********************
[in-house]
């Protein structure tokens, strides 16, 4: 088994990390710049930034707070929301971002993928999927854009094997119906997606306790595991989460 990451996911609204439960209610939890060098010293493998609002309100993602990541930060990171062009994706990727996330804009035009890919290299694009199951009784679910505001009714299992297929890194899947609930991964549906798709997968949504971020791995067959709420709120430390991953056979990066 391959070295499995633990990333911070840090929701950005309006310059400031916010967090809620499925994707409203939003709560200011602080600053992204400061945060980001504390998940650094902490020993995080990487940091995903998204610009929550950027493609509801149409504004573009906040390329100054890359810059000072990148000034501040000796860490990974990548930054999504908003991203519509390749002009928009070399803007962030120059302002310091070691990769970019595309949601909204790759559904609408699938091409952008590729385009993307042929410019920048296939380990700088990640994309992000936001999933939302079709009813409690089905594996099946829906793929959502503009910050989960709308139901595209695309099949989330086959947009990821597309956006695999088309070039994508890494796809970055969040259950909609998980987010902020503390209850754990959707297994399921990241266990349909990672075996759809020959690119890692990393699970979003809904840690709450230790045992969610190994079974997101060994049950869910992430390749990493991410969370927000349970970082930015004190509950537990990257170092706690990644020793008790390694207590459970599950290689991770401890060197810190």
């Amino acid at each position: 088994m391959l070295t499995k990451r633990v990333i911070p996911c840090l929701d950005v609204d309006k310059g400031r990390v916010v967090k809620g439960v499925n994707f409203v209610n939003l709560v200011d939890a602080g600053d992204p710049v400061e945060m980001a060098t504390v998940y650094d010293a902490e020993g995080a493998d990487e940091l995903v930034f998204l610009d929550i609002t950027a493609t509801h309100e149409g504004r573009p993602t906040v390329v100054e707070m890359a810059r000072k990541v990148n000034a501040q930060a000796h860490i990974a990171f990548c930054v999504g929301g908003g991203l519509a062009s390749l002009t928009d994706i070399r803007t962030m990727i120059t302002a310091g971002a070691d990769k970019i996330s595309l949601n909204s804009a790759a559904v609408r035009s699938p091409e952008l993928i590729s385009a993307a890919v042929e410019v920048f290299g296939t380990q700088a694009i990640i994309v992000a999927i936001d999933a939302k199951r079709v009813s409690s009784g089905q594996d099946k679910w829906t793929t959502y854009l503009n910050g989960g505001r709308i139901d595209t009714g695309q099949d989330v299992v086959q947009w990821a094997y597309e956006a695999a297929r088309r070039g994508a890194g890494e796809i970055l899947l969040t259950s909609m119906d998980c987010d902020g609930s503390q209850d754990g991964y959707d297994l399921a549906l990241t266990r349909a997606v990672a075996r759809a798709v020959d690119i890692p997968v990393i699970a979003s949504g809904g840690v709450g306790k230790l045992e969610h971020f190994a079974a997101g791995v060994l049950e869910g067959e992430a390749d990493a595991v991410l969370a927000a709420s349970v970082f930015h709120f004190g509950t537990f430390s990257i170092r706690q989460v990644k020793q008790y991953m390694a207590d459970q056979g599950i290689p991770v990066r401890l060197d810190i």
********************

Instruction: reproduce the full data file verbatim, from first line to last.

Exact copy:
[in-house]
């Protein structure tokens, strides 16, 4: 088994990390710049930034707070929301971002993928999927854009094997119906997606306790595991989460 990451996911609204439960209610939890060098010293493998609002309100993602990541930060990171062009994706990727996330804009035009890919290299694009199951009784679910505001009714299992297929890194899947609930991964549906798709997968949504971020791995067959709420709120430390991953056979990066 391959070295499995633990990333911070840090929701950005309006310059400031916010967090809620499925994707409203939003709560200011602080600053992204400061945060980001504390998940650094902490020993995080990487940091995903998204610009929550950027493609509801149409504004573009906040390329100054890359810059000072990148000034501040000796860490990974990548930054999504908003991203519509390749002009928009070399803007962030120059302002310091070691990769970019595309949601909204790759559904609408699938091409952008590729385009993307042929410019920048296939380990700088990640994309992000936001999933939302079709009813409690089905594996099946829906793929959502503009910050989960709308139901595209695309099949989330086959947009990821597309956006695999088309070039994508890494796809970055969040259950909609998980987010902020503390209850754990959707297994399921990241266990349909990672075996759809020959690119890692990393699970979003809904840690709450230790045992969610190994079974997101060994049950869910992430390749990493991410969370927000349970970082930015004190509950537990990257170092706690990644020793008790390694207590459970599950290689991770401890060197810190």
């Amino acid at each position: 088994m391959l070295t499995k990451r633990v990333i911070p996911c840090l929701d950005v609204d309006k310059g400031r990390v916010v967090k809620g439960v499925n994707f409203v209610n939003l709560v200011d939890a602080g600053d992204p710049v400061e945060m980001a060098t504390v998940y650094d010293a902490e020993g995080a493998d990487e940091l995903v930034f998204l610009d929550i609002t950027a493609t509801h309100e149409g504004r573009p993602t906040v390329v100054e707070m890359a810059r000072k990541v990148n000034a501040q930060a000796h860490i990974a990171f990548c930054v999504g929301g908003g991203l519509a062009s390749l002009t928009d994706i070399r803007t962030m990727i120059t302002a310091g971002a070691d990769k970019i996330s595309l949601n909204s804009a790759a559904v609408r035009s699938p091409e952008l993928i590729s385009a993307a890919v042929e410019v920048f290299g296939t380990q700088a694009i990640i994309v992000a999927i936001d999933a939302k199951r079709v009813s409690s009784g089905q594996d099946k679910w829906t793929t959502y854009l503009n910050g989960g505001r709308i139901d595209t009714g695309q099949d989330v299992v086959q947009w990821a094997y597309e956006a695999a297929r088309r070039g994508a890194g890494e796809i970055l899947l969040t259950s909609m119906d998980c987010d902020g609930s503390q209850d754990g991964y959707d297994l399921a549906l990241t266990r349909a997606v990672a075996r759809a798709v020959d690119i890692p997968v990393i699970a979003s949504g809904g840690v709450g306790k230790l045992e969610h971020f190994a079974a997101g791995v060994l049950e869910g067959e992430a390749d990493a595991v991410l969370a927000a709420s349970v970082f930015h709120f004190g509950t537990f430390s990257i170092r706690q989460v990644k020793q008790y991953m390694a207590d459970q056979g599950i290689p991770v990066r401890l060197d810190i």